Decide where, when, and with whom.
Experts differ on which day of the week is best for a termination meeting, because the needs of individual people and companies differ widely. Harvard Business Review recommends that you “plan the transition so as to do the least damage to company and coworkers.”
In general, this means having the meetings at the end of work day. “Consider firing the employee after your other employees leave,” writes Mike Kappel, founder and CEO of Patriot Software, in Forbes. “That way, the terminated employee does not need to leave your office (or wherever you fire them) in front of their co-workers.”
Pick a private, neutral place for the meeting, such as a conference room. In general, the meetings involve three people: the affected employee, the employee’s manager, and an HR professional. If you suspect the employee might get angry or violent, consider also having security personnel in the room.
Deliver the news quickly and clearly.
Once you’re all at the termination meeting, don’t make small talk. Quickly let the employee know that they are being terminated, and give a clear and honest reason for the termination. Then give the employee a written statement reiterating this news, whether it’s a notice of layoff or a firing.
After you’ve broken the news, you can go into housekeeping specifics, such as when their last day of employment will be, how they will be able to gather their personal belongings from the office, and what transition benefits will be provided.
Have the final paycheck prepared to hand your employee, or let them know when they’ll receive it. Some states require you to provide employees with this on their final day of work; NOLO has a handy chart of laws for each state. You’ll also want to ask the employee to return any company property, including electronics and keys.
A prepared script is recommended. This will help you keep the conversation on track without omitting any important details. For a sample script, download CareerArc’s Layoff Notification Guide.
In addition, be prepared for common emotions such as sadness, fear, anger, and disbelief. For detailed guidance on negotiating the emotional reactions at termination meetings—including suggestions for what to say and what not to say—watch CareerArc’s two-part webinar series, How to Begin the Layoff Notification and How to Wrap Up the Layoff Notification.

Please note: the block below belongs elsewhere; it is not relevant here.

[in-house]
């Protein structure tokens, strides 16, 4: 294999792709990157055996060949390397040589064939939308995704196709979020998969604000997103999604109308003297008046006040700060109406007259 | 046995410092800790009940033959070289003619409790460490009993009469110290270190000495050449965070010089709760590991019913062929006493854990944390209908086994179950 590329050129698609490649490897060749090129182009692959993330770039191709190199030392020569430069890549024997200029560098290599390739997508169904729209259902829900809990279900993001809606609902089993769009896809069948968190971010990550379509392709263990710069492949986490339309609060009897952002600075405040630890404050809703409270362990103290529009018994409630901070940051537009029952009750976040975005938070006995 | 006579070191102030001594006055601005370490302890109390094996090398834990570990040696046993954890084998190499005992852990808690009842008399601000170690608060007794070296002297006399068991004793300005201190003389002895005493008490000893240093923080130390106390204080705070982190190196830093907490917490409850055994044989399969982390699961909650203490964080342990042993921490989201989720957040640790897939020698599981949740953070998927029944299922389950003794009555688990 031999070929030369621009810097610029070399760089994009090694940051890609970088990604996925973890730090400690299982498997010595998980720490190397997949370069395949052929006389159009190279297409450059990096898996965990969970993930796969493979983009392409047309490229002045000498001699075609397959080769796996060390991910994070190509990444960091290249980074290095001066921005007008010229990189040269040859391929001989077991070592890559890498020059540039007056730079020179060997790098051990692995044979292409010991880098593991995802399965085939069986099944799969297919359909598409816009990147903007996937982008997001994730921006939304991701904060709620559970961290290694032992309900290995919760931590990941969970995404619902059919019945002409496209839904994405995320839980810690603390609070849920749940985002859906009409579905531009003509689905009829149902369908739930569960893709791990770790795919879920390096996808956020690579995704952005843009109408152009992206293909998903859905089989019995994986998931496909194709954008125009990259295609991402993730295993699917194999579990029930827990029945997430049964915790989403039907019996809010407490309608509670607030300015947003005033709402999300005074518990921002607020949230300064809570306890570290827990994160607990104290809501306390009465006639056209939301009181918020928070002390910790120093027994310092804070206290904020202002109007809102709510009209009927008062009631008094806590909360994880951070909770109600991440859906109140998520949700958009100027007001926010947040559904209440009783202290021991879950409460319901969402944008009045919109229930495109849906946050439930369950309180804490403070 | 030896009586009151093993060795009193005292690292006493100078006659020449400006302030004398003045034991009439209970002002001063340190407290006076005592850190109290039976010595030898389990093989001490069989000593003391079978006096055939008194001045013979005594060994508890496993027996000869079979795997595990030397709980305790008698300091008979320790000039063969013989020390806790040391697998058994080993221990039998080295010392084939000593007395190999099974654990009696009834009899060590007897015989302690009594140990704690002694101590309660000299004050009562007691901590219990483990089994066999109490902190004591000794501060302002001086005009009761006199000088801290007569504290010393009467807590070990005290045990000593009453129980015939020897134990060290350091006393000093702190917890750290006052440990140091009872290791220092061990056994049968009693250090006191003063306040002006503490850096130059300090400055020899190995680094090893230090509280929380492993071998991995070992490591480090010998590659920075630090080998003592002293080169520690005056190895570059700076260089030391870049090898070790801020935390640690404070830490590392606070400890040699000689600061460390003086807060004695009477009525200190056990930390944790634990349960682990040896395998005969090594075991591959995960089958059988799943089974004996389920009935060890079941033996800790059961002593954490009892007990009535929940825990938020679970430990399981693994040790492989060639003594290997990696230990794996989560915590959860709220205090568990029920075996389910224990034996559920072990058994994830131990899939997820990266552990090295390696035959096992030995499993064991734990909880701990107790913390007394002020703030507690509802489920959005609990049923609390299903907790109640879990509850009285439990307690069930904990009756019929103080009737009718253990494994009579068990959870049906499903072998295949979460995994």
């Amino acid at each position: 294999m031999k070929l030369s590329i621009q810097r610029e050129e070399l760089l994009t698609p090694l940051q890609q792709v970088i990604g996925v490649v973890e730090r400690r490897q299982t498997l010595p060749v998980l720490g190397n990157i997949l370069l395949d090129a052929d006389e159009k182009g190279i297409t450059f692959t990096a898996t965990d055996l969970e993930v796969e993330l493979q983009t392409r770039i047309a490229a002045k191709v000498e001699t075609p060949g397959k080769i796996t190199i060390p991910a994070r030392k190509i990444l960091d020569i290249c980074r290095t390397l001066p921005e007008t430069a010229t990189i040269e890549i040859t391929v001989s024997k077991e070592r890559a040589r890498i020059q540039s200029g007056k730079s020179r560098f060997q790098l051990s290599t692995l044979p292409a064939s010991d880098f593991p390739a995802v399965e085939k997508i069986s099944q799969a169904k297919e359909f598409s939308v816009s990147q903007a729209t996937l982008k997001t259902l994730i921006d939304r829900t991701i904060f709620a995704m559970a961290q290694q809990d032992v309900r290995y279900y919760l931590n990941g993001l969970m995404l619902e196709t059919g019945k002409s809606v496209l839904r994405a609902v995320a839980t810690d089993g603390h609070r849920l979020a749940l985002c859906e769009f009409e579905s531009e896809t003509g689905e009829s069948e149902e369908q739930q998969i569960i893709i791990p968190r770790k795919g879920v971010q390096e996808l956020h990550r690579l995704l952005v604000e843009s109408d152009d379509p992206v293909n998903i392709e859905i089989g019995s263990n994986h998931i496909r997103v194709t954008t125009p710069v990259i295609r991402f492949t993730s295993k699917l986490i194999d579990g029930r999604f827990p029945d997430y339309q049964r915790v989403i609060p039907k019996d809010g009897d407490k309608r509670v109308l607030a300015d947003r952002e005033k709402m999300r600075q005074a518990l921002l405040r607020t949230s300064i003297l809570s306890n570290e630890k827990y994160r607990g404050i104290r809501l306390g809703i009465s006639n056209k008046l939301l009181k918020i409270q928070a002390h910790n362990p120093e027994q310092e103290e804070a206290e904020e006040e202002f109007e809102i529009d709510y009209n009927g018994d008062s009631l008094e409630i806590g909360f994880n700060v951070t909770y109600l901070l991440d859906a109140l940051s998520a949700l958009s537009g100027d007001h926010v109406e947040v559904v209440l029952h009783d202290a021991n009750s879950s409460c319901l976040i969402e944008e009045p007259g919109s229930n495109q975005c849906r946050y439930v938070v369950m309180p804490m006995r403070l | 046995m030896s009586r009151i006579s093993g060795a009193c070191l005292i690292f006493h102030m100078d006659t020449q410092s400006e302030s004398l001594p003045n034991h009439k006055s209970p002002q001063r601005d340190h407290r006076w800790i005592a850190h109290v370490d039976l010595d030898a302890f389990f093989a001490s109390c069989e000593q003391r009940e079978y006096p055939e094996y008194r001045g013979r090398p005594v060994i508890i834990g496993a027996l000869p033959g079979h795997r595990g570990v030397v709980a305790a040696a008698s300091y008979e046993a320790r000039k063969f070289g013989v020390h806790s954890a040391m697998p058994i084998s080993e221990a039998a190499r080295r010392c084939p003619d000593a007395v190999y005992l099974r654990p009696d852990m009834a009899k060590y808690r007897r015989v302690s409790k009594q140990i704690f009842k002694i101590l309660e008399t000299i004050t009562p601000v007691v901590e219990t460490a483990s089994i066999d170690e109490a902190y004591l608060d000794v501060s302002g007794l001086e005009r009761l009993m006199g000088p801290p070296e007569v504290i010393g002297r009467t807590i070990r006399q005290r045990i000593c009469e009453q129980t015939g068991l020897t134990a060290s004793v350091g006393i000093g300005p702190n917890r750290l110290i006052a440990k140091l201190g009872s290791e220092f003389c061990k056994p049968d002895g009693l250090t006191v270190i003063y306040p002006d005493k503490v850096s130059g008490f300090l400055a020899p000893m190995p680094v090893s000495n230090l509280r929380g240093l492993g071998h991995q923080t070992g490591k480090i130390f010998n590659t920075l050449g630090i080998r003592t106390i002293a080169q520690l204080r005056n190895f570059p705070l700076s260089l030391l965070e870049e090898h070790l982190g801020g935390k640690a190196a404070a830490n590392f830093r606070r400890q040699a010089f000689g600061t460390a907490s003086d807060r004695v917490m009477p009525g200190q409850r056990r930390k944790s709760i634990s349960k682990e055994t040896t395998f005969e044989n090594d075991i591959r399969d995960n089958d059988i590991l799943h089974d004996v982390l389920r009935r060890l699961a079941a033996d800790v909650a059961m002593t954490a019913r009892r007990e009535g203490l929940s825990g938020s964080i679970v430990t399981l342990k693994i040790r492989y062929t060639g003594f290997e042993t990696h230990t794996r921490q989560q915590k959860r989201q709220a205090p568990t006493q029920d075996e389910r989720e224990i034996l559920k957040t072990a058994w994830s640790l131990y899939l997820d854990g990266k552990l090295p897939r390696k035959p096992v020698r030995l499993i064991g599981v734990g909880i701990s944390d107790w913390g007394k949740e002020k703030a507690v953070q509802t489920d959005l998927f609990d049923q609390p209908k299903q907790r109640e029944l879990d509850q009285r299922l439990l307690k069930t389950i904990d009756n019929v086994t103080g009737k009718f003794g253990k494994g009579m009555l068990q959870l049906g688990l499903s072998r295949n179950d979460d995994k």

Offer a severance package.
Although not required by law, many companies provide severance packages to employees who are being laid off, and, less commonly, to employees who are fired. This practice promotes goodwill while helping to protect the company from potential lawsuits—because in exchange for receiving the severance package, you can ask the employee to sign an employee separation agreement.
An employee separation agreement is a legal document that explains what severance benefits the employee will receive, if any, and requires that the employee waive their right to sue for wrongful termination or additional severance benefits. You may also want to prepare other documents such as non-disclosure or non-compete agreements, if applicable to your company’s situation.
Take care to create a severance package that will motivate the employee to sign the agreement. In addition to a lump sum payment, you might consider including additional benefits that benefit the employee, such as outplacement.
Outplacement is a benefit provided by the employer to help exiting employees find new jobs. Employees may receive career coaching, resume review services, and other career tools and resources. Usually, companies engage an outplacement provider to offer this service to departing employees. Providing this benefit helps companies reduce the cost of unemployment claims, mitigate the chance of litigation, and protect brand reputation.
Telling employees they no longer have a job is not an easy task. But by following best practices, you can make sure the exiting employees are treated with dignity and respect while allowing for a smoother transition for the company.
Terminated vs laid off. In the end, it shouldn’t matter when it comes to outplacement. CareerArc’s outplacement program offers on-demand coaching from premier career counselors, detailed resume reviews, video interview coaching, and many other career tools and benefits. Learn more about how our outplacement services can benefit your company.